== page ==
4 More Than Receptacles

By homeschooling our kids, we are able to instill a different attitude to their role in the educational experience. They’re not the passive vessels they’d be expected to be at school.

Our children are expected to actively engage in both their own learning and that of their siblings.

On one occasion, when our son was in a regular school, we were called in to see the principle. It transpired that our young man had politely pointed out an inaccurate fact delivered by one of his teachers.

The teacher told him that he was there to accept what he was told and write down what he had been told. Our son refused and as a result, was suspended for three days.

I don’t want to raise our kids to passively accept and parrot things they know to be wrong.

3 Social Butterflies

Via: 346 (Tynemouth) Sqn ATC

Many people believe that homeschooled children are in danger of becoming isolated recluses without social skill who will be unable to function in society. This couldn’t further from the truth.

Homeschooled children have online and in-person social groups, and they are active in all of the regular extracurricular opportunities that traditionally schooled kids are.

For example, one of our sons attended Air Cadets, and ended up as Squadron Chief, responsible for hundreds of cadets, attending events across the country and was employed by the Defense Department to deliver Survival Skills training. He is actually the most annoyingly relaxed in any situation person I know!

2 Your Time Your Way

Being homeschooled also allows your child to make the most of their interests and activities, without it having a detrimental effect on their studies.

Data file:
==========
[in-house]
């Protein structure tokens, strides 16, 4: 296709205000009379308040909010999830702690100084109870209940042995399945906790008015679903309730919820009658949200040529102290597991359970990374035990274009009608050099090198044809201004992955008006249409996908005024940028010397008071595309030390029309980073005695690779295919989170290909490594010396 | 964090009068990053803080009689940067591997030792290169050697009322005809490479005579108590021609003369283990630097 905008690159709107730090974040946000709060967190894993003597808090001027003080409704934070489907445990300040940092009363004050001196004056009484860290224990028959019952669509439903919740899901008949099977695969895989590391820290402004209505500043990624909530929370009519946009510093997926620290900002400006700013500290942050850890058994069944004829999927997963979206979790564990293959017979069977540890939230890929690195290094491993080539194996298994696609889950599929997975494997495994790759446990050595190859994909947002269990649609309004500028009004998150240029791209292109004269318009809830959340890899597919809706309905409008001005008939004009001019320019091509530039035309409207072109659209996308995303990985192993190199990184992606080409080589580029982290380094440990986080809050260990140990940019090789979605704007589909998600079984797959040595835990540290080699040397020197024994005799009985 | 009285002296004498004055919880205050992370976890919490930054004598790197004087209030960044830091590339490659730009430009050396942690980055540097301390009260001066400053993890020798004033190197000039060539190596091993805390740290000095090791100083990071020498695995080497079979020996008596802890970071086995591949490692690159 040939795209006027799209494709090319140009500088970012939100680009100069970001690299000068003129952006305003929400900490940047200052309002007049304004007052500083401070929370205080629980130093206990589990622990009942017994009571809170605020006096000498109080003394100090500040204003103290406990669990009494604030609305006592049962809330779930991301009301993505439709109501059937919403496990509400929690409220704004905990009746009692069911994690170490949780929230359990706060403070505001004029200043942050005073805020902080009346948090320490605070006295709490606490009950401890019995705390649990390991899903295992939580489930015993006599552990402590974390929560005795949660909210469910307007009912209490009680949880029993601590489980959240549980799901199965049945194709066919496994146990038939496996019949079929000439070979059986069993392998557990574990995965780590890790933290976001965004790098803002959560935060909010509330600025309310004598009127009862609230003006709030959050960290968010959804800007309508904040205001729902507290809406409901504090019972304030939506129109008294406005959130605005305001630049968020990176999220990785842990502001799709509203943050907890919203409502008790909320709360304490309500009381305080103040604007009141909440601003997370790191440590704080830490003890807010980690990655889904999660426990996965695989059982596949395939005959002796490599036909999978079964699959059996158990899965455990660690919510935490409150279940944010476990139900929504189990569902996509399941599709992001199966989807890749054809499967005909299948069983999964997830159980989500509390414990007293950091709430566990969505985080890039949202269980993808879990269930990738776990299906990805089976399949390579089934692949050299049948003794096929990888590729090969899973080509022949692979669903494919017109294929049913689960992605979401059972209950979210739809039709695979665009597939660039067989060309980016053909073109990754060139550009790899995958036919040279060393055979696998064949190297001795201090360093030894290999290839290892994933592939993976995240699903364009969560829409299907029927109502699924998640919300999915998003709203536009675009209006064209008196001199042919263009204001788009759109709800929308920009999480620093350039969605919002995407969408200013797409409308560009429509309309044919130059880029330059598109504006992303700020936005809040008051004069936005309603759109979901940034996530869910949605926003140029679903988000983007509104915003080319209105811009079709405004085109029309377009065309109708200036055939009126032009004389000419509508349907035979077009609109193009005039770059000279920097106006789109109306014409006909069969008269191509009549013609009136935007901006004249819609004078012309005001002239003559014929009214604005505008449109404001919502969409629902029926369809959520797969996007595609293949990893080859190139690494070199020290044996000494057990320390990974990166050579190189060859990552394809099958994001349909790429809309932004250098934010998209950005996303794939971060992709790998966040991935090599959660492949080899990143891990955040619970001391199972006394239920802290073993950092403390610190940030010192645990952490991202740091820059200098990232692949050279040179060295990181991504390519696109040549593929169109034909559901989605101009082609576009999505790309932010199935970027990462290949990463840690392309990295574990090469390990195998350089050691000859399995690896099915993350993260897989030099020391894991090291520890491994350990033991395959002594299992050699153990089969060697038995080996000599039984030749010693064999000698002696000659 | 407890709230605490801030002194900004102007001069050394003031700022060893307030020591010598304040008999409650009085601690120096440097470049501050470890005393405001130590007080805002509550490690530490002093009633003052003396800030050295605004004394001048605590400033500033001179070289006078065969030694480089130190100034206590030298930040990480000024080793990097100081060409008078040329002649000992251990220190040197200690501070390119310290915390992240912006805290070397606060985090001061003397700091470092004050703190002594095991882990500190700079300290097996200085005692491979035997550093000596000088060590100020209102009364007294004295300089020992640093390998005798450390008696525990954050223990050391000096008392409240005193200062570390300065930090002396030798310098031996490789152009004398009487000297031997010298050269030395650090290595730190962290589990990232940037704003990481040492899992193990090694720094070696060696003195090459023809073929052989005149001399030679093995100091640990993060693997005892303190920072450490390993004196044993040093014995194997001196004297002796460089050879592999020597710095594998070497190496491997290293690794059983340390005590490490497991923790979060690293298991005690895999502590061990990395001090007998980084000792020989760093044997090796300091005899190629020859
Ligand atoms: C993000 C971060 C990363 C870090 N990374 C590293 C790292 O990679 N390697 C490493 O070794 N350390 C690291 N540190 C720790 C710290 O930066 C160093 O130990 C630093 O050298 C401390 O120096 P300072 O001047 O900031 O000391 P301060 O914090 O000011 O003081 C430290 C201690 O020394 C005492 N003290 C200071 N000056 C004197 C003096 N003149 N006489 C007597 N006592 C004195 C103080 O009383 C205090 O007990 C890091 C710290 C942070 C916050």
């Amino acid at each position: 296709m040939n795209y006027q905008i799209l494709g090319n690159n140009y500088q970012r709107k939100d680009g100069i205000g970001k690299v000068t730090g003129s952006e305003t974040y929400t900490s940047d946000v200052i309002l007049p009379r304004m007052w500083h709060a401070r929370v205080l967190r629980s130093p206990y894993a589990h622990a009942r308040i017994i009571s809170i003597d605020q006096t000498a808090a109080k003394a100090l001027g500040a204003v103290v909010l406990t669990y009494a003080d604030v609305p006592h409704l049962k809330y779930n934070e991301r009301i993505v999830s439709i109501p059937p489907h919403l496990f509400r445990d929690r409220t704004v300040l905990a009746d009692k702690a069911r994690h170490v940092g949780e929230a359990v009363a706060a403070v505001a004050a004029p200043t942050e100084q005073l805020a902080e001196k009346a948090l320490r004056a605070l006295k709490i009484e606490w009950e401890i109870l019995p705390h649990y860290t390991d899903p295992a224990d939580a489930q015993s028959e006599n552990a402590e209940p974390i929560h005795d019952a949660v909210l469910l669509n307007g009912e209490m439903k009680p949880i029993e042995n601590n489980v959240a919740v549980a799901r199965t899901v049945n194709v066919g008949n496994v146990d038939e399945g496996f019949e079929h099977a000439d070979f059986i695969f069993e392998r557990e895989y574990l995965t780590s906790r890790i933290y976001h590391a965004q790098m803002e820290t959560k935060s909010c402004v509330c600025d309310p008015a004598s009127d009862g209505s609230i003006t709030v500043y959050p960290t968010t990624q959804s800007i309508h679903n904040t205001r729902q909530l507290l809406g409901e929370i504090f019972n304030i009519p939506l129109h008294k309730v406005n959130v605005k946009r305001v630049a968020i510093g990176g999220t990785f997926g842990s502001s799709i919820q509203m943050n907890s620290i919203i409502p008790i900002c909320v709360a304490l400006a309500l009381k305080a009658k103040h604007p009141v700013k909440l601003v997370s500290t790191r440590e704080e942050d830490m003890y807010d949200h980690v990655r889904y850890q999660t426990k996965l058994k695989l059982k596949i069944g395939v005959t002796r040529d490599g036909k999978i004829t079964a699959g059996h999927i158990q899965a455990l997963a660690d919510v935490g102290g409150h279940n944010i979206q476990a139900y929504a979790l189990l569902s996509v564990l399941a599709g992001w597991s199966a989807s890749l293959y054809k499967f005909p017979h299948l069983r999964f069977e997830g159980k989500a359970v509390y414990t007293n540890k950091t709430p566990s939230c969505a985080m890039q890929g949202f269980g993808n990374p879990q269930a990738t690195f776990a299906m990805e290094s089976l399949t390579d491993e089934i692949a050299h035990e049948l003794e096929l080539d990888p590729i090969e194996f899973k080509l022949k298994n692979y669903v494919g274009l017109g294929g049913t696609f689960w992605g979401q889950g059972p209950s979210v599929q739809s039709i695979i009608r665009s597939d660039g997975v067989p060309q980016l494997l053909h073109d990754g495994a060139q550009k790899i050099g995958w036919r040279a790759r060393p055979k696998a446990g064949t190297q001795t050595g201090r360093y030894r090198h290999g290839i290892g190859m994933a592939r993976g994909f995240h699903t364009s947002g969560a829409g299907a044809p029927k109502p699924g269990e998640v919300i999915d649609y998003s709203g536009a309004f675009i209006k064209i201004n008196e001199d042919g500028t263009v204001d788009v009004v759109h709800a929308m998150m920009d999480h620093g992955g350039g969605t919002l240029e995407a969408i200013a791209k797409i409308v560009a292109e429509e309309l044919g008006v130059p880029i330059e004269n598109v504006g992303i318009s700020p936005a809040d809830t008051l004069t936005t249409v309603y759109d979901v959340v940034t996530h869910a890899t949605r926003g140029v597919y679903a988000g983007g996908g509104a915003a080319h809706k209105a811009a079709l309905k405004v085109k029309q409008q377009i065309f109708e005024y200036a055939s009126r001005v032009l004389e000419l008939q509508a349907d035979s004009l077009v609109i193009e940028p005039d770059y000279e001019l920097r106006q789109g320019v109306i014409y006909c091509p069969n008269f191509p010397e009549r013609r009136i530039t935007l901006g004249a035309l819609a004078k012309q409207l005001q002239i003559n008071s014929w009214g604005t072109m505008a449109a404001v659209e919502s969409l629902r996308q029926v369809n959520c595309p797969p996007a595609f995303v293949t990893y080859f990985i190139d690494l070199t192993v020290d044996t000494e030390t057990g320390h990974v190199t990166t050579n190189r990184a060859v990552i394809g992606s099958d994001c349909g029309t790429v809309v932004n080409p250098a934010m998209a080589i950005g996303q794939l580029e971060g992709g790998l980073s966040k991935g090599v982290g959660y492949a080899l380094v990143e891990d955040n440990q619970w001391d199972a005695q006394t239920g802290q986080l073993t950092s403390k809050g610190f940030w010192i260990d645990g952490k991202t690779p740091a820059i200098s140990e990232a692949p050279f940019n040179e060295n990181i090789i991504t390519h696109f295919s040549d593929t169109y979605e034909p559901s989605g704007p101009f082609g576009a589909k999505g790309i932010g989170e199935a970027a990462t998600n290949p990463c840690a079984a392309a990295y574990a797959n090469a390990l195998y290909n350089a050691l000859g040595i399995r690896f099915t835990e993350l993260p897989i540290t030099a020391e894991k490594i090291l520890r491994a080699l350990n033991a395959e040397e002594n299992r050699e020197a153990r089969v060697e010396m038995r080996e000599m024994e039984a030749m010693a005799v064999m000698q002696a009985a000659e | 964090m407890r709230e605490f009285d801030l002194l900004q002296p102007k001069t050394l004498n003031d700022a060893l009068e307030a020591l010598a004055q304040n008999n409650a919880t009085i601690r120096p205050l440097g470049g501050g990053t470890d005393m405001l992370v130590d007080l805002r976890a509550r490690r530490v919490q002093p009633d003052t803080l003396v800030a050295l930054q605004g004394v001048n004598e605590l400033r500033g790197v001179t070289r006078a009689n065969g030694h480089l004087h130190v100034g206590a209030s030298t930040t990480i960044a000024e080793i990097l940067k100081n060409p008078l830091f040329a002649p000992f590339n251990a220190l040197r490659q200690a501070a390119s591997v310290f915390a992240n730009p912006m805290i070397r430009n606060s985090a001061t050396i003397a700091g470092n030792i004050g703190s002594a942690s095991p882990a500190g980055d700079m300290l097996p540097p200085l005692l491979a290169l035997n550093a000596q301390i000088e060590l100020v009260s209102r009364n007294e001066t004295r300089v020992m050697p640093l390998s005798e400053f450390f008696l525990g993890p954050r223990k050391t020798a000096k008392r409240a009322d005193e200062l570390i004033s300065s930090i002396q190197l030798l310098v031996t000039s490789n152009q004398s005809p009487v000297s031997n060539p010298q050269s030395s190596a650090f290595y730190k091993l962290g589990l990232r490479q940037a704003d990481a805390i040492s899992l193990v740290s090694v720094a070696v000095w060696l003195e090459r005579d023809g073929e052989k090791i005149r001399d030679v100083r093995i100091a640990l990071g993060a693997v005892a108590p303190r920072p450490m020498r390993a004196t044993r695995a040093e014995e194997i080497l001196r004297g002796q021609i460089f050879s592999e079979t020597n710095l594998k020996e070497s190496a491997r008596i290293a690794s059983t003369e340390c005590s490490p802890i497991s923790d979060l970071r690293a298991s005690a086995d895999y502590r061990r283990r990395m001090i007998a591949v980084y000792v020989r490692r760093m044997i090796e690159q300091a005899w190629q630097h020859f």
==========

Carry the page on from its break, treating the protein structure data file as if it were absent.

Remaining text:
Using our Air Cadet son as an example, he was able to benefit from multiple opportunities that would have required him to take time off of school if he had been in the classroom system.

Traveling, meeting fantastic role models, building relationships with people he would never have otherwise met, connecting with people who would continue to mentor him for years to come. None of this would have been possible within the constraints of a regular school timetable and calendar.

1 There Are Selfish Reasons

Two of our children who are currently being homeschooled were diagnosed with ADD. Although we, both us as parents and them as kids, have been lucky enough to have avoided the problems of significant behavioral issues, going to school was, to be perfectly honest, a massive pain in the butt.

At least once or twice a week we would receive a call to say son number two wasn’t paying attention (don’t know why this was a surprise from a child with ADD but there you go) and could we come in and speak with his teachers about his lack of progress.

Not having that sinking feeling if the phone rings mid-afternoon is glorious.

Reference: This mom of five's personal experience.